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$1.68 million Mini Himalaya Amusement Ride

Foti v. Bonkers 19, Inc., et al, Norfolk Superior Court C.A. No.: 96-02188

Type of Action: Negligence & Product LiabilityDefective Amusement Ride

Injuries: Partial scalping (extensive temporoparietal and occipital scalp avulsion) with associated hair loss and disfigurement; Posttraumatic Stress Disorder; Generalized Anxiety Disorder.

Result: $7,559,143.00 Settlement

Date of Settlement: July 2, 1998

Case Summary: The minor plaintiff, an eight year old child, sustained serious injuries and disfigurement while a passenger on a “Mini-Himalaya” amusement ride. Her hair was grabbed by the ride’s motor through a gap between the back seat of the car she was riding in and the motor cover. As a result, her hair and scalp were violently ripped from her head. Her mother who was present, but not a passenger on the ride, watched in horror. The child’s father rushed to the hospital where he saw his eight year old daughter covered in blood and pieces of her scalp on the hospital bed.

The minor plaintiff suffered an 18 cm X 13 cm scarred bald spot and required extensive painful cosmetic surgery. Initially, an emergency skin graft was performed and she wore a complete head bandage for the next six months. A scalp expander was then inserted under the undamaged portion of her scalp. A series of eleven painful saline injections to expand her scalp followed. The amount of saline injected during any one visit was limited by the child’s pain tolerance. The scalp expansion grossly disfigured the left side of her head and she was taunted by children at school. She eventually required two additional operations (one due to a resulting infection).

This accident also had serious psychological effects on the minor plaintiff. She was diagnosed with a Generalized Anxiety Disorder and Post Traumatic Stress Disorder. This had a significant effect on her personality and affected her play and interaction with her playmates. Her parents also brought claims for their own emotional distress.

Plaintiffs brought negligence claims against the operator of the ride, Bonkers 19, Inc. (which ran an indoor amusement parlor) and claims for negligence, breach of warranty of merchantability, and violation of Ch. 93A against Zamperla, Inc., a distributor of amusement rides, who sold (but did not manufacture) the Mini-Himalaya ride which injured the minor plaintiff. The defendants impled four additional parties: a finance lessor of the ride; the traveling carnival which sold the ride to Zamperla, Inc.; an electrician who worked on the ride; and a state licensed inspector who inspected the ride. The company which designed and manufactured the Mini-Himalaya was no longer in business.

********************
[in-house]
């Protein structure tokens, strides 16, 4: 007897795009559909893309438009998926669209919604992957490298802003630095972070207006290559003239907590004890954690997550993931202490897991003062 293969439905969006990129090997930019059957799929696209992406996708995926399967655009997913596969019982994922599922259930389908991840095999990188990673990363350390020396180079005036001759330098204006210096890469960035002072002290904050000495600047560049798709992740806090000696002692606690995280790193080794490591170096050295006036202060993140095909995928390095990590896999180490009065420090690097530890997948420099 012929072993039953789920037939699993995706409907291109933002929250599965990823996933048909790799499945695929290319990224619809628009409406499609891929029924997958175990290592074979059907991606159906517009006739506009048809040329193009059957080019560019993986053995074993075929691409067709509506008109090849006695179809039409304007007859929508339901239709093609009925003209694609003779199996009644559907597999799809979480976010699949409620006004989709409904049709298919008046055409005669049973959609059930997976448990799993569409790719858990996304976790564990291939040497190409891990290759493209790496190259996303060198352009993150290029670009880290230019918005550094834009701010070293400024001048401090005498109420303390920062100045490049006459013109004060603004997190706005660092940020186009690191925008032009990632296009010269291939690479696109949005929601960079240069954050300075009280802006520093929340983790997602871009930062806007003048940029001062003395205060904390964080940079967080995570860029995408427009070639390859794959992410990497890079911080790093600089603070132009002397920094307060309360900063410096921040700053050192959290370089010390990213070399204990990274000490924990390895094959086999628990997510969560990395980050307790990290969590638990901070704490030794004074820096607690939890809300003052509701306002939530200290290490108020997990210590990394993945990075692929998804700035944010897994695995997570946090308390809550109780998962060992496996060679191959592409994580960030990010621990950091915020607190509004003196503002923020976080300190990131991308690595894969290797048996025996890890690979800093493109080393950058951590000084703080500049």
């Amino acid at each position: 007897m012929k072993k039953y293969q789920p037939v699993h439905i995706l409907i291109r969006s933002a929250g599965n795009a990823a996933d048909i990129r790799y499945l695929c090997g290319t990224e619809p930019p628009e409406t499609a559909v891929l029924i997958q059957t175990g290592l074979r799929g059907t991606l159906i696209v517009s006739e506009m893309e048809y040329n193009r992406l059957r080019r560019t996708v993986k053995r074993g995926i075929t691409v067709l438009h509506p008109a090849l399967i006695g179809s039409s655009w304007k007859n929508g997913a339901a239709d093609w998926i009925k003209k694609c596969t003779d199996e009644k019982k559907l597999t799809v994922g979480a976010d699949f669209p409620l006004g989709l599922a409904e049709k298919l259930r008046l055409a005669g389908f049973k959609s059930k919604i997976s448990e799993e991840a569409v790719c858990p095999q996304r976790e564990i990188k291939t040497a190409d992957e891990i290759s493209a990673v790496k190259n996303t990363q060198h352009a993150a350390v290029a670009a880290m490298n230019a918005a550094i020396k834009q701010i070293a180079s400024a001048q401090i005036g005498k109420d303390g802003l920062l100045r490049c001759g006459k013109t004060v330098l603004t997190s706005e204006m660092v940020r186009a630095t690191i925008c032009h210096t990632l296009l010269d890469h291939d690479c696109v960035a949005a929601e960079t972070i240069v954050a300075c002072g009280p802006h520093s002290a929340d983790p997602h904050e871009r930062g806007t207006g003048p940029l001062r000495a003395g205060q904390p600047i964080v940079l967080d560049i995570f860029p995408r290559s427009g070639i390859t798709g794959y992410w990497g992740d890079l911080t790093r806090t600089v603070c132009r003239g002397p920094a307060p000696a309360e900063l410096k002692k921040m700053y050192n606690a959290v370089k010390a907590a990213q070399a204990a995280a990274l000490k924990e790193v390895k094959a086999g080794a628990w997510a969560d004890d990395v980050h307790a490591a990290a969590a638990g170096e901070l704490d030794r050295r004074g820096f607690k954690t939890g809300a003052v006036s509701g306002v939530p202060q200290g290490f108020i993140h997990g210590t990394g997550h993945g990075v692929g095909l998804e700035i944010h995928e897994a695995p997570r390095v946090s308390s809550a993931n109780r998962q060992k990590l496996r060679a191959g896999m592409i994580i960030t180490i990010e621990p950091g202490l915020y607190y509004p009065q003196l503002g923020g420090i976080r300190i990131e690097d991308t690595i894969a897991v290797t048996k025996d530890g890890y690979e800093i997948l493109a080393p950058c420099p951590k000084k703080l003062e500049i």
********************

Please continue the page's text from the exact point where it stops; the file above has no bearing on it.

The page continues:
Had the case tried, plaintiffs would have introduced evidence that Bonkers 19, Inc. had not complied with industry standards by failing to have the Mini-Himalaya inspected on a daily and weekly basis by a competent ride inspector. Plaintiffs were prepared to offer expert testimony that such inspections, required by industry standards, custom, and practice, would have revealed the gap between the back seat and motor cover and that the Mini-Himalaya should not have been operated with such a gap present. An internal memo drafted by the defendant amusement park admitted that this gap could have been corrected with thirteen cents worth of weather stripping.

Plaintiffs were also prepared to offer evidence that the Mini-Himalaya was sold by Zamperla, Inc. with a motor cover which could not be mounted flush against the back seat, and hence was in an unreasonably dangerous and defective condition. Further discovery and investigation revealed that a subsequent manufacturer of the ride discovered this design defect and corrected it by re-designing the motor cover to mount flush. This re-designed motor cover cost $85.00. It was anticipated that Zamperla, Inc. would argue that the gap was created by someone acting on behalf of Bonkers 19, Inc. and that it should not be held liable as it sold the ride used “as is”. Plaintiffs intended to counter this by offering evidence that other Mini-Himalayas were sold to other amusement operators with the same type of gaps present and arguing that Zamperla, Inc. had a duty to inspect the used Mini-Himalaya prior to selling it. Plaintiffs also intended to refer to Massachusetts law which holds sellers of used good in these circumstances liable for breach of warranty of merchantability.

After three sessions before a mediator, plaintiffs settled with Bonkers 19, Inc. and two third party defendants for a total of $985,000. The case continued as to Zamperla, Inc. and two third party defendants until approximately five weeks prior to the scheduled trial date, when a settlement was reached for an additional $700,000. A significant portion of the $1,685,000 settlement was structured with a guaranteed minimum pay-out of $7,559,143.00 for the minor plaintiff.

Subsequent events suggest that this case called attention to the need for greater state regulation of indoor amusement ride operators.


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